‘Fine line between popular & populist’ May blasts Police Bill ‘our freedom depends on it’

Police bill: Theresa May says ‘freedom of speech is important’

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MPs are currently debating the new legislation that would give police increased powers to intervene in protests. The debate comes just two days after officers came under scrutiny for their handling of a vigil held for Sarah Everard in London on Saturday. Former Prime Minister Theresa May has voiced her concerns with the proposed bill in a speech to Parliament. She has insisted that the Government had to walk a fine line between being “popular and populist” telling lawmakers “our freedoms depend on it.”

The former Conservative Home Secretary told her fellow MPs on Tuesday that she was worried about some of the “unintended consequences” of some of the measures in the bill.

She said: “Freedom of speech is an important right in our democracy.

“I know people who would have seen scenes of protest and said why aren’t Government doing something.

“Which the answer in many cases may simply be because we live in a democratic, free society.”

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“I do worry about the potential unintended consequences of some of the measures in the bill which have been drawn quite widely,” Ms May continued.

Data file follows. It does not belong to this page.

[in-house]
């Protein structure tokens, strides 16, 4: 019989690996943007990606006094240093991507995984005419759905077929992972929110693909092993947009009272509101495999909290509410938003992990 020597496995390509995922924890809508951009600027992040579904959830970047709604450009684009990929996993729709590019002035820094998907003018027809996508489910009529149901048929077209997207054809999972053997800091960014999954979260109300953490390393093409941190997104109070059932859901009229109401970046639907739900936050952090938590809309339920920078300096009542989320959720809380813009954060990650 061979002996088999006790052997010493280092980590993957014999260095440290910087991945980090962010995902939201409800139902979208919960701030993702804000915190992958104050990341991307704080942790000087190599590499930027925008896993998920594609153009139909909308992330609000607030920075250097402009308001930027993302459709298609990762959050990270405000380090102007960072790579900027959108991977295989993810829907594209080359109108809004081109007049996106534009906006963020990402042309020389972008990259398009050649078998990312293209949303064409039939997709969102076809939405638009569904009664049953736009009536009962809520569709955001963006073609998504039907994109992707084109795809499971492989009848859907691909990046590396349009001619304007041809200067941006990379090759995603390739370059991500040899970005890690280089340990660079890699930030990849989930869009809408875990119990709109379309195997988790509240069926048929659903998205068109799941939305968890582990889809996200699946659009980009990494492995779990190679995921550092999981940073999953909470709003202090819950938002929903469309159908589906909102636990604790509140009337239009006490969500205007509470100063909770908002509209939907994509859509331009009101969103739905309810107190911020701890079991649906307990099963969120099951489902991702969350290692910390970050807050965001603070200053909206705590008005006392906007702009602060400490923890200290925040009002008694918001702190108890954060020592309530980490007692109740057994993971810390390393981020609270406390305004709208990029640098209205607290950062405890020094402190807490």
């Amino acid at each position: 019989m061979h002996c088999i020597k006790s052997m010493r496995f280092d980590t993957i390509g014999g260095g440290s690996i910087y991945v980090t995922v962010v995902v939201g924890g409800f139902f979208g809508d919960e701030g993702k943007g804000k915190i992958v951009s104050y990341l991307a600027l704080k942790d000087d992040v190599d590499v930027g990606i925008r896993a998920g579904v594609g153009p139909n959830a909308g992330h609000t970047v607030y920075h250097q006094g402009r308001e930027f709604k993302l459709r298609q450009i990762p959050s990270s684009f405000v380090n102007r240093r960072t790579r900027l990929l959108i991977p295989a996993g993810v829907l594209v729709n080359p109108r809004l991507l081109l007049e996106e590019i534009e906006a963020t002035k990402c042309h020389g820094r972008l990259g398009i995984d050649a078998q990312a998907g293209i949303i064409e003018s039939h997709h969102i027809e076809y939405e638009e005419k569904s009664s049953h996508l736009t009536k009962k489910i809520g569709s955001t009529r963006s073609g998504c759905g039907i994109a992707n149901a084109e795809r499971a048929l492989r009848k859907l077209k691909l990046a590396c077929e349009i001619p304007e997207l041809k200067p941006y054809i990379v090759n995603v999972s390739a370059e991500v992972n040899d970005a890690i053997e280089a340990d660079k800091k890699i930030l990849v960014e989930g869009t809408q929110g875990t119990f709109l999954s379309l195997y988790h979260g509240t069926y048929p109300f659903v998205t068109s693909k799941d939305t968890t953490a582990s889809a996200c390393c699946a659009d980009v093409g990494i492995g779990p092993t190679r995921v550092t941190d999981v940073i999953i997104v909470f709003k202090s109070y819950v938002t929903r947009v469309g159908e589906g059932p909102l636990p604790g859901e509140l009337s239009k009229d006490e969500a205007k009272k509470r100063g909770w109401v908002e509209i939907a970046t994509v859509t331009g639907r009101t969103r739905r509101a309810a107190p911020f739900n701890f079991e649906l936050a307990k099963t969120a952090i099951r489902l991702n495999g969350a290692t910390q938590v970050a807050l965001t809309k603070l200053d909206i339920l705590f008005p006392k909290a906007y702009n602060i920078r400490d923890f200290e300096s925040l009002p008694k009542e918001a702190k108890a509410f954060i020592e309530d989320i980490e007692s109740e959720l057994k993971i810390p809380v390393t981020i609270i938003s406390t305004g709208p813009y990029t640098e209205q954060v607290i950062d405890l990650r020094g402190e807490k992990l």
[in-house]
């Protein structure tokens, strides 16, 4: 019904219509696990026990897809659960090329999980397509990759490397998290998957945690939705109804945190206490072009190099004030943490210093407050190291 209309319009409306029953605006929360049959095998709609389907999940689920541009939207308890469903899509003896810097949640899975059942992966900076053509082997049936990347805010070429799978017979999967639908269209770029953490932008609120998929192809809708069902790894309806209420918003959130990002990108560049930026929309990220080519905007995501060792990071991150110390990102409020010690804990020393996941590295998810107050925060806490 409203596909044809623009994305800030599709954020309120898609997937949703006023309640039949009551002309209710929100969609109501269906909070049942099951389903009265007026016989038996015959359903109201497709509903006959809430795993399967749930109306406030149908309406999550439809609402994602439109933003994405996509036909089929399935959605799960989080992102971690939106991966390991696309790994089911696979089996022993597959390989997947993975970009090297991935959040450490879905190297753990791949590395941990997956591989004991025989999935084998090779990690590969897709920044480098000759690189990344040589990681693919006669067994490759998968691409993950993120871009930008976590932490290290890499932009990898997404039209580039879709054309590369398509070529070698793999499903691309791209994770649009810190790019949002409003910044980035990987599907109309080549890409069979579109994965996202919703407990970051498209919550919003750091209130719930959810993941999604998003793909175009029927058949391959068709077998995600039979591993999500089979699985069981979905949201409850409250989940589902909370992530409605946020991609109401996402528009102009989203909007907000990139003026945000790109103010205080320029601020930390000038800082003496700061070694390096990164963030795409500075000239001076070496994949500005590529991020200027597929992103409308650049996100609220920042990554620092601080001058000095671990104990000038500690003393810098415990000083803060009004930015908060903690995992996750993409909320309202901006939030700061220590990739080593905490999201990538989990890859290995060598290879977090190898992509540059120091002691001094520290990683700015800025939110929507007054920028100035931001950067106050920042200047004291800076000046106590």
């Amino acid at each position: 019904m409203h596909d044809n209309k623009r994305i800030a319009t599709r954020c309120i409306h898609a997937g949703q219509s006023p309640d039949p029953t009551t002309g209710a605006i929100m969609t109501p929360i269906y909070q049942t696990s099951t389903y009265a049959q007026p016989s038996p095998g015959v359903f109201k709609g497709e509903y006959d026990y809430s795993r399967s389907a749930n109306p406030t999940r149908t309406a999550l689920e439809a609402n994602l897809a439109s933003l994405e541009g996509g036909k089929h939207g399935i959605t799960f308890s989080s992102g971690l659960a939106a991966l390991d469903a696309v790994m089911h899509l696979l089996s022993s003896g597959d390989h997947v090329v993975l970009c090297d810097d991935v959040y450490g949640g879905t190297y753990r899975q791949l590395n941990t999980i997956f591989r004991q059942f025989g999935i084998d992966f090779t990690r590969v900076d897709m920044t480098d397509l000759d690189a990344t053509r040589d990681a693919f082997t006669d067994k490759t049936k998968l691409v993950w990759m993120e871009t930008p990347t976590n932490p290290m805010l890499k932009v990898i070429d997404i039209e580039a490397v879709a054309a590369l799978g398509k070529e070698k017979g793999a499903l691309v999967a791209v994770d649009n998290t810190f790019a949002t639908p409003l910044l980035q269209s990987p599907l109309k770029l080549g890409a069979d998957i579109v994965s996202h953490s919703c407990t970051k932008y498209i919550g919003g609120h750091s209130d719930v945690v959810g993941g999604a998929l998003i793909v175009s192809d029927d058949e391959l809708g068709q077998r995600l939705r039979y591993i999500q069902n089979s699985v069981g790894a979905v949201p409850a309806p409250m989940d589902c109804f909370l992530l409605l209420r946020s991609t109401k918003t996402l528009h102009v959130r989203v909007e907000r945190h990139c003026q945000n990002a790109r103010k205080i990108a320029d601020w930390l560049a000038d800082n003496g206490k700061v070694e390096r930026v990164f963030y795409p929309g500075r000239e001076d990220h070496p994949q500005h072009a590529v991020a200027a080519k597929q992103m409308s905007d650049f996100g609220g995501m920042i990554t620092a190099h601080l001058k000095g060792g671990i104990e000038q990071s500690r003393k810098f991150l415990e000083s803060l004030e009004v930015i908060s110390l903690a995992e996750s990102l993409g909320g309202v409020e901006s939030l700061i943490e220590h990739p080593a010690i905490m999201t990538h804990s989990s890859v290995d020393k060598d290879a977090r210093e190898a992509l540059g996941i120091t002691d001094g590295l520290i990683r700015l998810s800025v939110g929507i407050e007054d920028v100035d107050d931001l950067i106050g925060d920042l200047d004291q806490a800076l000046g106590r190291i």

“Protests have to be under the rule of law but the law has to be proportionate.”

She added: “So there are very important elements of this bill.

“But I would urge the government to consider carefully the need to walk a fine line between being popular and populist.

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“Our freedoms depend on it.”

The 307-page Police, Crime, Sentencing and Courts Bill will empower offices to take a “more proactive approach” to tackling “highly disruptive” protests which are deemed to be a disturbance to public order.

The home secretary, Priti Patel, will also be granted new powers to decide what kind of protest falls into the category of a  “serious disruption”, which would, in turn, give officers the green light to crack down on said demonstration.

The proposed legislation also gives police more power to deal with “static protests” such as “sit-ins”, referencing the Extinction Rebellion protests which, the bill states, cost £16million to police.

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Labour have said they would vote against the Bill for “ignoring violence against women”.

David Lammy, the shadow justice secretary, said it was “no time to be rushing through poorly thought-out measures to impose disproportionate controls on free expression”.

He said the legislation was a “mess” that “could lead to harsher penalties for damaging a statue than for attacking a woman” and warned it would “divide the country”.

Mr Lammy added: “Now is the time to unite the country and put in place long-overdue protections for women against unacceptable violence, including action against domestic homicides, rape and street harassment.”

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